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The likelihood of lower profits this harvest will emphasise the need to shield arable businesses against high levels of risk and volatility. A typical... How to shield your business against lower harvest profits

The likelihood of lower profits this harvest will emphasise the need to shield arable businesses against high levels of risk and volatility.

A typical arable farm will generate just £80/ha in net margin – equivalent to profit before rent and finance – for combinable crops from harvest 2024, according to revised estimates by Strutt & Parker.

This is 60% lower than in 2023, which itself was a year in which net margins dropped significantly on the previous couple of years because of high input costs, says head of farming Jonathan Armitage.

“Even when applying this ‘best case’ scenario, our analysis points to worryingly low net margins for an average-performing farm for harvest 2024, considering the level of risk involved,” he explains.

Six months of wet weather, changes in commodity prices and reduced basic payments are set to culminate in lower combinable crop yields and tighter cereal margins this summer, says Mr Armitage.

Although variable costs have fallen considerably this year, mainly due to lower fertiliser prices, income from crop sales is forecast to be down on 2023 levels, due to expected lower yields, he warns.

Farm finances

This means growers should assess and address the full range of risks faced by their businesses as part of a strategy to shield farm finances from high levels of volatility, says Mr Armitage.

The analysis assumes growers managed to drill spring crops on any unplanted winter crop area. But in some areas this proved impossible, with growers also entering more land into schemes like the Sustainable Farming Incentive (SFI).

“The impact of the weather has been felt everywhere, but some areas are clearly worse affected than others and different soil types will also have an impact, so in that sense farm profitability is somewhat of a postcode lottery.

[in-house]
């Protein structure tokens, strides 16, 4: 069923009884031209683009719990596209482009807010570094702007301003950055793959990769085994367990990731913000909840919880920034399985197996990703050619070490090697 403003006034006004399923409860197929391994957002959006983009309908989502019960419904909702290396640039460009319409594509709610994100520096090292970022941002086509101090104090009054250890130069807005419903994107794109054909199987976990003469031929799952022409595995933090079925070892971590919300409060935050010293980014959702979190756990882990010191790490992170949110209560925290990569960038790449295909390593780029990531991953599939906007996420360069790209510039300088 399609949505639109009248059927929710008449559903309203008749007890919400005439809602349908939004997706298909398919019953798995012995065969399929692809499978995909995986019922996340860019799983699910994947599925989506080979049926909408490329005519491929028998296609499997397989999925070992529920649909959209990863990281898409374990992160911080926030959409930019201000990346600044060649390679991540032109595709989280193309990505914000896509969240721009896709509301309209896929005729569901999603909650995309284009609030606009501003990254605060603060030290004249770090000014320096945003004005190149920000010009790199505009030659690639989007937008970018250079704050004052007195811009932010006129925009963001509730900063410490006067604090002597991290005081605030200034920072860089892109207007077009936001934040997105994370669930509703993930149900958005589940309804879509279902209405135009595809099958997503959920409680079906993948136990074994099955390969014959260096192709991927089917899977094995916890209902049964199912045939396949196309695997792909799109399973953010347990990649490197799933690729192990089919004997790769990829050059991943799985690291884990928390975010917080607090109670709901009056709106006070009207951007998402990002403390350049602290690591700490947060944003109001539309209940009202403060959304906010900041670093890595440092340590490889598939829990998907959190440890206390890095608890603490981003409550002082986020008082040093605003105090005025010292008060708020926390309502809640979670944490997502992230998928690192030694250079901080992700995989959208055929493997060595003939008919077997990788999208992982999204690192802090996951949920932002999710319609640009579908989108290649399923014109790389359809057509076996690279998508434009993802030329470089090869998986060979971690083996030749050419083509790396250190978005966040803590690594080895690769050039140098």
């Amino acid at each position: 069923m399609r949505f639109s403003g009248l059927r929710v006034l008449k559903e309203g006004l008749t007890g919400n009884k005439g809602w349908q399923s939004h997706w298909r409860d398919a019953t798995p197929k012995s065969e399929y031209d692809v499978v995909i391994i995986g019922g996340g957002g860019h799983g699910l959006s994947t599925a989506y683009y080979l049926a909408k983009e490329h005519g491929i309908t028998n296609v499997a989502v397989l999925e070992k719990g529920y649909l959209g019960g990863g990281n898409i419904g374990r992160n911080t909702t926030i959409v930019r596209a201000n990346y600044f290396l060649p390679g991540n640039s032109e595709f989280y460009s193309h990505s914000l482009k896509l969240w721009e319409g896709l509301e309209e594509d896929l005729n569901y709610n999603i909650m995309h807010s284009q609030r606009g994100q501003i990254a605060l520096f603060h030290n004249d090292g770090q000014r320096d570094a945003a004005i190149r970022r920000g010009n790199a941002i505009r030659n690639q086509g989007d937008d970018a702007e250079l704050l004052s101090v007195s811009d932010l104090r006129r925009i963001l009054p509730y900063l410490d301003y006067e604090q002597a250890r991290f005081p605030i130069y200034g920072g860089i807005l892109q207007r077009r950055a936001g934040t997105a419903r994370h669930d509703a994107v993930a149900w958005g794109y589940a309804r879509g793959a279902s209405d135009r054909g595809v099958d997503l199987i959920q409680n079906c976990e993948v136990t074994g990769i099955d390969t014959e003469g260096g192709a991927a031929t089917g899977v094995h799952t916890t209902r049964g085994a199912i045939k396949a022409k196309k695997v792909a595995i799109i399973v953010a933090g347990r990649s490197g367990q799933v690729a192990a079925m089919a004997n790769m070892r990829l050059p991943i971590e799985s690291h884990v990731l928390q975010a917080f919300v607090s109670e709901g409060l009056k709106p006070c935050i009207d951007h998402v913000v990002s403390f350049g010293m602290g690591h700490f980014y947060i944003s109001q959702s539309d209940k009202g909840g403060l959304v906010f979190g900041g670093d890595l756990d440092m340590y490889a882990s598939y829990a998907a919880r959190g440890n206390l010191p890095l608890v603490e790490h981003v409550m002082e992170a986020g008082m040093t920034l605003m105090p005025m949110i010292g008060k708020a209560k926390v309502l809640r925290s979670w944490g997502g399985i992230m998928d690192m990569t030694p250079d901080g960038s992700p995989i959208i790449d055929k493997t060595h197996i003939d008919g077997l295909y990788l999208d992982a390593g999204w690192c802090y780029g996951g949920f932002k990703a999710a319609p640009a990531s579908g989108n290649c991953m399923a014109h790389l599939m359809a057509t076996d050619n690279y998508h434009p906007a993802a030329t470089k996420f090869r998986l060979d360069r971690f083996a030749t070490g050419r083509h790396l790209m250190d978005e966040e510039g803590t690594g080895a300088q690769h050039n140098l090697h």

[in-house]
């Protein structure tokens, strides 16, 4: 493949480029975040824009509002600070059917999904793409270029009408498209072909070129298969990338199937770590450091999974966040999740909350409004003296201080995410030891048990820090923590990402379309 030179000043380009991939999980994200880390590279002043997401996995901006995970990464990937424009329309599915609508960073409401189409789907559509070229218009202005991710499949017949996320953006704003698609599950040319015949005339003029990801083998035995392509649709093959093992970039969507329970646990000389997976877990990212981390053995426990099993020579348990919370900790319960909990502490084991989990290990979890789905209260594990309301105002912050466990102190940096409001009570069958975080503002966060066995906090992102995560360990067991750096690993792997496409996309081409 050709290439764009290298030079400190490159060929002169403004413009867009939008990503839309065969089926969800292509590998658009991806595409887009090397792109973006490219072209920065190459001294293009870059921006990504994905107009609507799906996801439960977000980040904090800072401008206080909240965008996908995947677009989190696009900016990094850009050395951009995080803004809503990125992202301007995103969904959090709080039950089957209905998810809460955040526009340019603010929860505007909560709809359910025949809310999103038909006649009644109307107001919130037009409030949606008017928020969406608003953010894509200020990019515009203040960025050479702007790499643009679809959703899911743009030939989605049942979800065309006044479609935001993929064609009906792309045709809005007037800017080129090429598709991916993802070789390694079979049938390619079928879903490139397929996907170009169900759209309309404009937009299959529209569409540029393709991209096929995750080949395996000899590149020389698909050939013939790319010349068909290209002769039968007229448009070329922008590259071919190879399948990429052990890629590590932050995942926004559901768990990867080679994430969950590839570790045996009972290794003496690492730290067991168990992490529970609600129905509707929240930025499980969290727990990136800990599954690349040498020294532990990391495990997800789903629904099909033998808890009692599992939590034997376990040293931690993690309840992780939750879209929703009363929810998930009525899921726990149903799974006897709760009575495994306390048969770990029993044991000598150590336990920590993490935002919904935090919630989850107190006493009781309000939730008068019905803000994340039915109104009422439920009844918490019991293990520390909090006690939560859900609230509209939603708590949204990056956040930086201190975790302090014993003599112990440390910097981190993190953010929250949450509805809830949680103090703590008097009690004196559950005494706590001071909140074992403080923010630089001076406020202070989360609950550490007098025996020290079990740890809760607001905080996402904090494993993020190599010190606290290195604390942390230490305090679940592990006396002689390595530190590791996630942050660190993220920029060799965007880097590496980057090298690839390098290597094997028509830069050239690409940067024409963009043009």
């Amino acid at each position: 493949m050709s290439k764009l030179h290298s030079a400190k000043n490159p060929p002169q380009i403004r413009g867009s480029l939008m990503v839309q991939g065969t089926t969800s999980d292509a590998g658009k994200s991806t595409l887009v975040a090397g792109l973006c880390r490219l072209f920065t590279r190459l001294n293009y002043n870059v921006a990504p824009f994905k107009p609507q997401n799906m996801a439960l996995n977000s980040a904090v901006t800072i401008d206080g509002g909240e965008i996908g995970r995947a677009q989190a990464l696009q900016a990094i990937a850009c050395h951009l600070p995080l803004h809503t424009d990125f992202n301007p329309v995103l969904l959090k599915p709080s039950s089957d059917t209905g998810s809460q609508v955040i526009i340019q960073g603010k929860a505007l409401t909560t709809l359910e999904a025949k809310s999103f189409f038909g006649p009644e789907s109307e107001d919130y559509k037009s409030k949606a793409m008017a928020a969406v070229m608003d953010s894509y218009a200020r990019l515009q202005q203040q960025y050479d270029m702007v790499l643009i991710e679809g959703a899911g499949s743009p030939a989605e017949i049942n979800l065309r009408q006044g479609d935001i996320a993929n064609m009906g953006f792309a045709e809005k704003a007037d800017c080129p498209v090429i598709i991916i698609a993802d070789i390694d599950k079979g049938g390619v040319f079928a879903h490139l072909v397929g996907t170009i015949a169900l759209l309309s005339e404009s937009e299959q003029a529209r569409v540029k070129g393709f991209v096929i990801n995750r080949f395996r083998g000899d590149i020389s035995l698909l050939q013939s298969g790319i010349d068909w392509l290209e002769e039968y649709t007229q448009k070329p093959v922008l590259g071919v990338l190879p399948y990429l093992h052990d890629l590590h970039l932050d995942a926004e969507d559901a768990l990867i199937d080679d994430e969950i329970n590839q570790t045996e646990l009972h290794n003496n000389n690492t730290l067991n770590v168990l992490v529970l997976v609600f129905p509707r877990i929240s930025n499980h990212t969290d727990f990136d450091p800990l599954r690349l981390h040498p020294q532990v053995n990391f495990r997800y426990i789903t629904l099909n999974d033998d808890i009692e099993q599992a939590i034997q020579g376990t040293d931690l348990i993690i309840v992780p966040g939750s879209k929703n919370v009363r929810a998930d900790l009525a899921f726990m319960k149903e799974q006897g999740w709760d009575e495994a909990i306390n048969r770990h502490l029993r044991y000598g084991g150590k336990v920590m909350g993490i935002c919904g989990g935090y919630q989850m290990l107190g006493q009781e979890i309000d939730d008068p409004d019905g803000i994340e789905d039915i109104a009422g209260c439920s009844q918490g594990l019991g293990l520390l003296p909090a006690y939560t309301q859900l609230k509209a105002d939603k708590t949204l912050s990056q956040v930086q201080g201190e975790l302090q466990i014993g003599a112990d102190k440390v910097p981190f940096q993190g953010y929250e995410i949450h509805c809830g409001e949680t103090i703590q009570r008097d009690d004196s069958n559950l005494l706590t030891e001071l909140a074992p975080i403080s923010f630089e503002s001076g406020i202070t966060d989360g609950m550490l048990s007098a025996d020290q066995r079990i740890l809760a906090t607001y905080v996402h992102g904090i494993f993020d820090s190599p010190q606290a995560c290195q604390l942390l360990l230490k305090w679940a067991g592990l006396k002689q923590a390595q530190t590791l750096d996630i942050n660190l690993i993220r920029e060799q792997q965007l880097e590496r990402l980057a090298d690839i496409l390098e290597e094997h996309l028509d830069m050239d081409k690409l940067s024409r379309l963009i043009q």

“Our estimated net margin for a higher-performing combinable crops business is much higher at £271/ha – based on the assumption that they will achieve higher yields and with lower fixed costs than the average business.

“However, this figure is still significantly lower than our 2021 baseline when the net margin was £622/ha.”

Assuming that crop rotations and yields return to more normal levels for harvest 2025, then the net margin is forecast to rise to £214/ha for an average-performing farm and £449/ha for a higher-performing farm.

Management implications

“The estimates highlight the importance of applying the behaviours and attention to detail needed to get into the top 25% of performers,” says Mr Armitage.

“Research consistently points to the top-performing businesses being led by, and employing, people who have a mindset which is open to change, an attention to detail, a focus on marginal gains and who are constantly looking for new opportunities.

“This message is more important than ever in this business environment. So, too, is actively managing risk which is a way for growers to put themselves in the driving seats of their businesses and protect themselves from the worst effects of extreme volatility.”